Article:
I wholehearedly agree with Mimzy. As a college professor, I am in the thick of this. Over the last six years I have seen a drastic change in student attitudes that is very worrisome. First, and most frightening, is the change to passive learning. No longer do my students want to pursue knowledge, discuss issues or answer questions. I have taught for 22 years in an art department, where students were lively, curious, rebellious (in a good way) and imaginative. Now, these art students what step by step instructions on all projects, will not take risks or play, complain if they have to read or write and are outraged if they do not recieve an A for all of their less-than-satisfactory efforts. If they are challenged to rise to a higher quality of critical thinking skills and apply those skills in their artwork they become hostile. Their retribution is very vicious as they use anonymous evaluations to "get even." If they are confused or frustrated they place blame on the professor and do not hold themselves accountable for their performance.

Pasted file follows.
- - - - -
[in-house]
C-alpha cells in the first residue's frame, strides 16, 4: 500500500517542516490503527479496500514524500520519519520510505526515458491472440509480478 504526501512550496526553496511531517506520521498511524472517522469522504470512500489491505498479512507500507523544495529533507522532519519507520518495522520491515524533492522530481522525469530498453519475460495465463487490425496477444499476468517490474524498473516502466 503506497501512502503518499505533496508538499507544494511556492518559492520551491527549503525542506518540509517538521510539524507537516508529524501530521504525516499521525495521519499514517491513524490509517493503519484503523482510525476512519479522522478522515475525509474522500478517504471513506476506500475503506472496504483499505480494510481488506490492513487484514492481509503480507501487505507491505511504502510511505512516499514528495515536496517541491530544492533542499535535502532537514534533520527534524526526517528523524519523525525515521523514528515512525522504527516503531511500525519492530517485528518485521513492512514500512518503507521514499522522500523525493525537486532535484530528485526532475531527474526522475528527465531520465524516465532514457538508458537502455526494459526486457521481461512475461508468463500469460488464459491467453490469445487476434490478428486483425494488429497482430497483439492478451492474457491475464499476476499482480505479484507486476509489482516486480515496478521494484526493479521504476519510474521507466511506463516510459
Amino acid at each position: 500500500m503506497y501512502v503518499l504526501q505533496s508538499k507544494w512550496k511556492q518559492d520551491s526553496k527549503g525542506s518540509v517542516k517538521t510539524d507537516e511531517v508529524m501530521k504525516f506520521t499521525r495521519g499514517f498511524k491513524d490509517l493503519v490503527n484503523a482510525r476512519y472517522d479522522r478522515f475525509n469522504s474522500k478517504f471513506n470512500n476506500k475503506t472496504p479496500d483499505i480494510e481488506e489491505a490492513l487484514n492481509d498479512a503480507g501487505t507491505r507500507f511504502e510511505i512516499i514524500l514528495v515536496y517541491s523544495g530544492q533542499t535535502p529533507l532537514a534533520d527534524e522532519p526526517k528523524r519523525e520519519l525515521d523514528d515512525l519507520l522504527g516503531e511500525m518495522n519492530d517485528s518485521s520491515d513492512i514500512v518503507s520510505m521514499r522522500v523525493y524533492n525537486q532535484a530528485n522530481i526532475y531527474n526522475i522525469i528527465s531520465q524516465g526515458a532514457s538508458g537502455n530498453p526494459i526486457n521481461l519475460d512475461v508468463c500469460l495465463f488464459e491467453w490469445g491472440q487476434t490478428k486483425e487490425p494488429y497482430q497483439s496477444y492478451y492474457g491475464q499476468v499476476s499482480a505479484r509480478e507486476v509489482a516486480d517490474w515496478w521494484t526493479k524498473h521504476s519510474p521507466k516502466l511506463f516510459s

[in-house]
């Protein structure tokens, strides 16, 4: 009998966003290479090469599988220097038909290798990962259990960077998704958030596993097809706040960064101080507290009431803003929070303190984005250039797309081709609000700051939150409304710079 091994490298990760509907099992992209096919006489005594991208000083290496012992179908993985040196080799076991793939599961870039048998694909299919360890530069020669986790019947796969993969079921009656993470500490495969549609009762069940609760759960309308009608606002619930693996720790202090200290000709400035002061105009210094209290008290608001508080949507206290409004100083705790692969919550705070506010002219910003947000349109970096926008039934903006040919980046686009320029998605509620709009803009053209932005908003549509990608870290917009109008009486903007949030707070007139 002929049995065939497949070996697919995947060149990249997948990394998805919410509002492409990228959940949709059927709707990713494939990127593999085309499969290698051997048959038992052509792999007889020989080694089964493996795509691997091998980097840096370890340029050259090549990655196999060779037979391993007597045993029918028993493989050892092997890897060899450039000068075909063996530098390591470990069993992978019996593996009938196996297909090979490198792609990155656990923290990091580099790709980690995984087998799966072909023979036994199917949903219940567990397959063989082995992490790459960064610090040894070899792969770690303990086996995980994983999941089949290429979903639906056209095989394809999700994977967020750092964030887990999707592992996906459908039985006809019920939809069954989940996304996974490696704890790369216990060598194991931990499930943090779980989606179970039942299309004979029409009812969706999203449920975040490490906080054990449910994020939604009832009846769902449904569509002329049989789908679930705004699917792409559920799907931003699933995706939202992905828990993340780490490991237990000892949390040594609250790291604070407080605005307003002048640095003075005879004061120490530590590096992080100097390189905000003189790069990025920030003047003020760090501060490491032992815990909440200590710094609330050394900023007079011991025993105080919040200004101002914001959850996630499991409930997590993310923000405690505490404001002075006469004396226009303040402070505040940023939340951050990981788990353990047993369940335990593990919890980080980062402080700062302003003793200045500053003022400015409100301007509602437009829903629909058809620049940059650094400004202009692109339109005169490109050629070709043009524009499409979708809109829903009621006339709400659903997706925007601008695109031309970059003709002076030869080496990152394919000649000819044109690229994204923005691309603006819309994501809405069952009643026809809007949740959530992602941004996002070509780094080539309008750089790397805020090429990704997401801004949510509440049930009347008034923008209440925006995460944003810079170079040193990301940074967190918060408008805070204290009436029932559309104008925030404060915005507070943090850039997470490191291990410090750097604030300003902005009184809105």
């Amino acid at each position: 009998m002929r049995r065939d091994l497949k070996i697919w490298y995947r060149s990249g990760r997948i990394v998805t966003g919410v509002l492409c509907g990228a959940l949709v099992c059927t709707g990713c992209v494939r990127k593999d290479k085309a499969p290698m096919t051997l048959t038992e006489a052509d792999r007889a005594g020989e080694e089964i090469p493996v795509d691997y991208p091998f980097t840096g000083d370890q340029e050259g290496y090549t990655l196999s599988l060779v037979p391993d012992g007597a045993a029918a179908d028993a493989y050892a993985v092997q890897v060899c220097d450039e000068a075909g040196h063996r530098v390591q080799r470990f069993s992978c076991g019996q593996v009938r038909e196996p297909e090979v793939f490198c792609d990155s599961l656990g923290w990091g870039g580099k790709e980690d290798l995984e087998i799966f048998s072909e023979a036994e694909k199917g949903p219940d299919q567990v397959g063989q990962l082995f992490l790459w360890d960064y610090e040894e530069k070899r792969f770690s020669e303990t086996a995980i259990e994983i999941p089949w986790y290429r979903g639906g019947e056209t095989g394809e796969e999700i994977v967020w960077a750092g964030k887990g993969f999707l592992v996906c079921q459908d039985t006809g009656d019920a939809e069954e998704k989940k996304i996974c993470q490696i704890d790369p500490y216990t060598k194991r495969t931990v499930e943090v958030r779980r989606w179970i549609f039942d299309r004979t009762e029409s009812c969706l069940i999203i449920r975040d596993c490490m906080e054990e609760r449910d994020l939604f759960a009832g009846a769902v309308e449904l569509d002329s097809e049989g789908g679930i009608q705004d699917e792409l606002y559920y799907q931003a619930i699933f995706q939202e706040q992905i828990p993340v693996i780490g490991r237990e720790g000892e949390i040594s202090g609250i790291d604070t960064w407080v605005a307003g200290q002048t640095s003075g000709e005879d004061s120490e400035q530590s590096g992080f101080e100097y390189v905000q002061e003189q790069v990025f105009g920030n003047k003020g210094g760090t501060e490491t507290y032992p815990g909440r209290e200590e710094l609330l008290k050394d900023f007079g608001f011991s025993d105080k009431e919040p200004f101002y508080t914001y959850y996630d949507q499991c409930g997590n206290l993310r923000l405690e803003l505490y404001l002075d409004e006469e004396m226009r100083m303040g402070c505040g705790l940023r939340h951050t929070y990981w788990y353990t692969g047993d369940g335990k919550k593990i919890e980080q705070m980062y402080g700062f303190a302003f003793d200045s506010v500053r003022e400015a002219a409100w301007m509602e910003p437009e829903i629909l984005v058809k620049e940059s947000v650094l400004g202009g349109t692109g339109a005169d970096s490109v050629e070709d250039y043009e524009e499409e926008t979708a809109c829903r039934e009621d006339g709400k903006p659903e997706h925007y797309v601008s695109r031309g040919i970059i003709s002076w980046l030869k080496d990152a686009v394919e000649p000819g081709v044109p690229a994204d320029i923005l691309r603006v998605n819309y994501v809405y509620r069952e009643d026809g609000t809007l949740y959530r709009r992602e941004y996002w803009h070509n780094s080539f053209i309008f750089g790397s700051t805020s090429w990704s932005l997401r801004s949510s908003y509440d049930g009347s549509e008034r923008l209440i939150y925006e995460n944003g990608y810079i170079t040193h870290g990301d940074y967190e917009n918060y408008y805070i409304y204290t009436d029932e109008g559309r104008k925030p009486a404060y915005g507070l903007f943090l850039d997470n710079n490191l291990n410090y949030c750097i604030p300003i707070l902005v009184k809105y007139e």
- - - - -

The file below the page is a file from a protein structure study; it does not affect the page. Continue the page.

This is not just a rant of one "tired, old professor"; this is a national problem and it is growing worse. I have studied this issue for three years and it's growing into a "hidden" crisis on every university. Many faculty have decided to dumb down their material in an effort to appease these students. So far I have refused to capitulate but each semester it becomes more difficult to tell myself that I have an ethical responsibility to prepare my students for the very competive and demanding graphic design profession. The comments on my anonymous evaluations as well as other professors are no longer confined to suggestions for improvement, dislike of course content or other relevant issues. They are now being used by students to commit unrestrained emotional slaughter on any professor who does not entertain them or coddle them.